Unfortunately, our results are complex, and likely to be oversimplified into certain narratives. Our results give us some hints as to places we might look for more specific evidence on mechanisms which could have caused this result, but they aren’t really able to lay “blame” anyone in particular. To help out with interpretation, here are a few examples of good and bad interpretations of our study. We know that it’s hard to craft an accurate headline with small numbers of characters, so we want to help, in 280 characters or less.

Reasonably accurate, bite-sized headlines:

“Expert reviewers find that the studies and related articles shared in social media linking something with a health result are likely to be overstated and/or inaccurate.”

“Review study finds that the health research we see in our social media feeds is likely to be overstated and/or inaccurate.”

“Expert review panel study finds that the headlines in your social media feed that say that a study links something with a health outcome are likely to be overstated and inaccurate.”

“Headlines in your social media feed that say ‘X is linked to some health outcome’ are unlikely to represent strong evidence that X actually causes the the outcome.”

Maybe a slightly cheekier one: “Correlation does not imply causation, unless you are the language describing results of studies shared in social media about the links between things and health outcomes.”

There are a few key points that are emphasized in the above tweets. Firstly, they specifically point out that these are items that are picked up in social media, and not representative of all of academia or media.  Secondly, they emphasize what this study is: a review from a panel of skilled reviewers. Most importantly, these headlines don’t say certain tempting misinterpretations of this study.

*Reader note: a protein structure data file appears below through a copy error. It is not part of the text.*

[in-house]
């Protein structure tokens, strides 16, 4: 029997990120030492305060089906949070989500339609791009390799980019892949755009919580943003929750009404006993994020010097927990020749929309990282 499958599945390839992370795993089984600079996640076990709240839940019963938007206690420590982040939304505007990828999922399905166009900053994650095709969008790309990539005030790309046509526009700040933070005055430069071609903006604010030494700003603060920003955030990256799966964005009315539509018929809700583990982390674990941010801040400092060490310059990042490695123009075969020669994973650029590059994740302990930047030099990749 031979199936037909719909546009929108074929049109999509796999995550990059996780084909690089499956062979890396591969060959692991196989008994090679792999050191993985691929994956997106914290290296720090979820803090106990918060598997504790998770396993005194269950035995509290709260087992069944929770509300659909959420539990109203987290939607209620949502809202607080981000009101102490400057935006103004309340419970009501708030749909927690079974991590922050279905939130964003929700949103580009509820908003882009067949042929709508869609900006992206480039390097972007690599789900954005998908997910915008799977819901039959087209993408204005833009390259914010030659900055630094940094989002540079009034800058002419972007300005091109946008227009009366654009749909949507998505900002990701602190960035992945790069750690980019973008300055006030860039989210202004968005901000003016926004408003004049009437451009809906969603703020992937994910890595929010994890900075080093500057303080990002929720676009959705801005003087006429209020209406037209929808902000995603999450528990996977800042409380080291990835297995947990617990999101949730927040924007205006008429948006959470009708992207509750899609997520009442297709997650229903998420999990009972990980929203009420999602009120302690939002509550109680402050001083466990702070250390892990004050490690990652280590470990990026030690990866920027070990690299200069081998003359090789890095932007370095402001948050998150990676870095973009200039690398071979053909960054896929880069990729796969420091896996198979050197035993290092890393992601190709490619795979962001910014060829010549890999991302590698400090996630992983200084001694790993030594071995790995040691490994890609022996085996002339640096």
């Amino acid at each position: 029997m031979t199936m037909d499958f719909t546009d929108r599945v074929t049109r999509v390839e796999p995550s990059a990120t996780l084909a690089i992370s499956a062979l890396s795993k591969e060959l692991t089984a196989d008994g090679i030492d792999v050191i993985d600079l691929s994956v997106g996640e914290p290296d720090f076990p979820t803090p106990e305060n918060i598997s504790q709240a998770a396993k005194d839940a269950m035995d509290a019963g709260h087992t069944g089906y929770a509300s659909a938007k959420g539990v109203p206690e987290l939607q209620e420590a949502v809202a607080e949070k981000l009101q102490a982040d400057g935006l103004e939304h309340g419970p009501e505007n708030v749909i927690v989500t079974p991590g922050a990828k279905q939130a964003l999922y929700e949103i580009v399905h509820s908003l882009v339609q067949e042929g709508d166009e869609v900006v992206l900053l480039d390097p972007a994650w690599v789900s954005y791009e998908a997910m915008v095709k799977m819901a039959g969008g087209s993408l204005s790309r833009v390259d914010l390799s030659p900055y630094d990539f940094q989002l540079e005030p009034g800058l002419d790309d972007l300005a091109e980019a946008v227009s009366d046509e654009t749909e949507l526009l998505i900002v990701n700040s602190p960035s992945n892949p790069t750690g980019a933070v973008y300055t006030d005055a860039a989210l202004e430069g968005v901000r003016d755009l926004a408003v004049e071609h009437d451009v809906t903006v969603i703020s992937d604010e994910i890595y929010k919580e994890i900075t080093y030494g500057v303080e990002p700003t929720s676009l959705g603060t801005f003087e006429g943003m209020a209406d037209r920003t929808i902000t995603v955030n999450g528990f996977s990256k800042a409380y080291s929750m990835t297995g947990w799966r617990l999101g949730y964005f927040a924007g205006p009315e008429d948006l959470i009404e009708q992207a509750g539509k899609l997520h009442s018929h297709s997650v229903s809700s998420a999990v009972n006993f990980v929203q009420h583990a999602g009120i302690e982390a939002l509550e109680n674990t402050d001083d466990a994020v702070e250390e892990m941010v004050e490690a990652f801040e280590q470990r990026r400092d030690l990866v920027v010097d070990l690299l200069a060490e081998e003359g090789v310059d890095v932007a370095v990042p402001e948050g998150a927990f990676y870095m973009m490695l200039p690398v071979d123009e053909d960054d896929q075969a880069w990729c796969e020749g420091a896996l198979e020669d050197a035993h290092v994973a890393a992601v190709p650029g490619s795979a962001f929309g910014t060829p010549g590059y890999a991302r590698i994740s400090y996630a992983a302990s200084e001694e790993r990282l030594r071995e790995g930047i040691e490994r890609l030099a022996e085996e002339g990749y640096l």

Inaccurate headlines:

“Academia is producing a lot of health studies that are weak, wrong, and/or exaggerated.”

“The media inaccurately reports on scientific findings.”

“The effect of social media on science reporting.”

“Social media is the reason that science can’t have good things.”

The problem here is that this study was not designed to ask these questions and show these results. The first two are improved quite a bit if you add “that you are likely to see in social media,” but still not great. We might get some hints as to some of this going on, but we really need more study to do so. The last two are inaccurate because we don’t actually look at the causal effect (see what we did there?) of social media on studies or media.

If you want to talk about this study in public, whether you’re writing an article or tweeting, we strongly recommend contacting us first. We’re happy make sure what you write is an accurate description of our work.

What happens now?

We are working on a ton of new studies to get a handle on exactly WHY things are the way they are, figuring out ways to efficiently measure quality of work, and figure out how to best get that information out to both the public and scientific communities. We have some ideas (read: LOTS of ideas), but more study is desperately needed before we can really tackle problems.

Stay tuned, lots more coming.